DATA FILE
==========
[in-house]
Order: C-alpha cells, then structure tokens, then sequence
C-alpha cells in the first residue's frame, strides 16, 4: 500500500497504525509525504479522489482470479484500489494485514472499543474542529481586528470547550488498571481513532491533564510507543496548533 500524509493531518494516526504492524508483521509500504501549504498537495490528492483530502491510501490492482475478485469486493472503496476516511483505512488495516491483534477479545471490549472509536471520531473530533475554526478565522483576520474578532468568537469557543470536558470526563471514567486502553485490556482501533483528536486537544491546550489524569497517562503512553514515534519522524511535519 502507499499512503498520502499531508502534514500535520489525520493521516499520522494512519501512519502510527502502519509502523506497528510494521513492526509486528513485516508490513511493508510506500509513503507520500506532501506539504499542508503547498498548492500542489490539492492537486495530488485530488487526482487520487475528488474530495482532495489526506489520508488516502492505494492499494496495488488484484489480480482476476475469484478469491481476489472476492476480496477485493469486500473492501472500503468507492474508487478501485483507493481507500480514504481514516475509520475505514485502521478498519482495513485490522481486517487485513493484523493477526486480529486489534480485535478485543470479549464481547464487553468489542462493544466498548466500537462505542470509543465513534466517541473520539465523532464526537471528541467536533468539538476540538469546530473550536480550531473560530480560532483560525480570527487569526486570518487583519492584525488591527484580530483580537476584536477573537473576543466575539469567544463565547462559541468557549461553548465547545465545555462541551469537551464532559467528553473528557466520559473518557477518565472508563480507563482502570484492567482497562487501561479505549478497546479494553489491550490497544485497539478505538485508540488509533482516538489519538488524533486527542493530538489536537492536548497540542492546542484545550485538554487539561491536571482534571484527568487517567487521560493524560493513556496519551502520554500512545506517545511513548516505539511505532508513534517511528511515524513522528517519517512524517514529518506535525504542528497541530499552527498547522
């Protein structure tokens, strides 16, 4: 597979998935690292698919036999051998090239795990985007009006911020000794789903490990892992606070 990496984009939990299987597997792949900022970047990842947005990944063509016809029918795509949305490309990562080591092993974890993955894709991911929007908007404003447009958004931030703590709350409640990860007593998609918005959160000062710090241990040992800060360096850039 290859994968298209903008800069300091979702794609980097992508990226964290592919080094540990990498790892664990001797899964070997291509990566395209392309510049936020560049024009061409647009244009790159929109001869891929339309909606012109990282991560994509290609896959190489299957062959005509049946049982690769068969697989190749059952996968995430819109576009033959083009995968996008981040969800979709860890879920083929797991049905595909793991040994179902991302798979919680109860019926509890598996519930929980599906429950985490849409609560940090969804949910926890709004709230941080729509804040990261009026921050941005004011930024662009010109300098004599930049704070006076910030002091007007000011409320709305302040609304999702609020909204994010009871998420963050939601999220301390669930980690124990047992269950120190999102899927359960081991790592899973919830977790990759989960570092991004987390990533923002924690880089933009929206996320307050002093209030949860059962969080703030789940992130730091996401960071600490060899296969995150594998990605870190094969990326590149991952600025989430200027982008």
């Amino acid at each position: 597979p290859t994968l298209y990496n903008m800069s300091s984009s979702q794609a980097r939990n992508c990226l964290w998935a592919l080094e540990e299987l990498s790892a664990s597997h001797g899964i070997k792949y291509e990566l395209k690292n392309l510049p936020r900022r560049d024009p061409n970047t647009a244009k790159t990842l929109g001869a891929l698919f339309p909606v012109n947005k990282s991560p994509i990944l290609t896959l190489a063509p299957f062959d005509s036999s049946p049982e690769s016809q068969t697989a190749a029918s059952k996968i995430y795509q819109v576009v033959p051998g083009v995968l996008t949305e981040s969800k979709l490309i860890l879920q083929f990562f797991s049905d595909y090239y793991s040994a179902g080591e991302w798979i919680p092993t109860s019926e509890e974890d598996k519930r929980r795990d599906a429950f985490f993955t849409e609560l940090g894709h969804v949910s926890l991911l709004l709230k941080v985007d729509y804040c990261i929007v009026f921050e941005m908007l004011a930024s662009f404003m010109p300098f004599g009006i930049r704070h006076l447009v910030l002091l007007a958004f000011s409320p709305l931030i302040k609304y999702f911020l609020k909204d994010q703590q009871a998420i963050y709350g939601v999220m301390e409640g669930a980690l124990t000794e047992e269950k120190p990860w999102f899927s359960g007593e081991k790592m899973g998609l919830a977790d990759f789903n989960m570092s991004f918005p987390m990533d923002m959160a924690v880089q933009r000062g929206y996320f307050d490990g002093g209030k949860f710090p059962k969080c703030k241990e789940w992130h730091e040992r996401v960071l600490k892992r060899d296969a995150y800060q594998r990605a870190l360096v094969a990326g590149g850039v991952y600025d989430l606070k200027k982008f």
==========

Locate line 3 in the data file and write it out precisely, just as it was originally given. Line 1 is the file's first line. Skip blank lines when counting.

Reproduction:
C-alpha cells in the first residue's frame, strides 16, 4: 500500500497504525509525504479522489482470479484500489494485514472499543474542529481586528470547550488498571481513532491533564510507543496548533 500524509493531518494516526504492524508483521509500504501549504498537495490528492483530502491510501490492482475478485469486493472503496476516511483505512488495516491483534477479545471490549472509536471520531473530533475554526478565522483576520474578532468568537469557543470536558470526563471514567486502553485490556482501533483528536486537544491546550489524569497517562503512553514515534519522524511535519 502507499499512503498520502499531508502534514500535520489525520493521516499520522494512519501512519502510527502502519509502523506497528510494521513492526509486528513485516508490513511493508510506500509513503507520500506532501506539504499542508503547498498548492500542489490539492492537486495530488485530488487526482487520487475528488474530495482532495489526506489520508488516502492505494492499494496495488488484484489480480482476476475469484478469491481476489472476492476480496477485493469486500473492501472500503468507492474508487478501485483507493481507500480514504481514516475509520475505514485502521478498519482495513485490522481486517487485513493484523493477526486480529486489534480485535478485543470479549464481547464487553468489542462493544466498548466500537462505542470509543465513534466517541473520539465523532464526537471528541467536533468539538476540538469546530473550536480550531473560530480560532483560525480570527487569526486570518487583519492584525488591527484580530483580537476584536477573537473576543466575539469567544463565547462559541468557549461553548465547545465545555462541551469537551464532559467528553473528557466520559473518557477518565472508563480507563482502570484492567482497562487501561479505549478497546479494553489491550490497544485497539478505538485508540488509533482516538489519538488524533486527542493530538489536537492536548497540542492546542484545550485538554487539561491536571482534571484527568487517567487521560493524560493513556496519551502520554500512545506517545511513548516505539511505532508513534517511528511515524513522528517519517512524517514529518506535525504542528497541530499552527498547522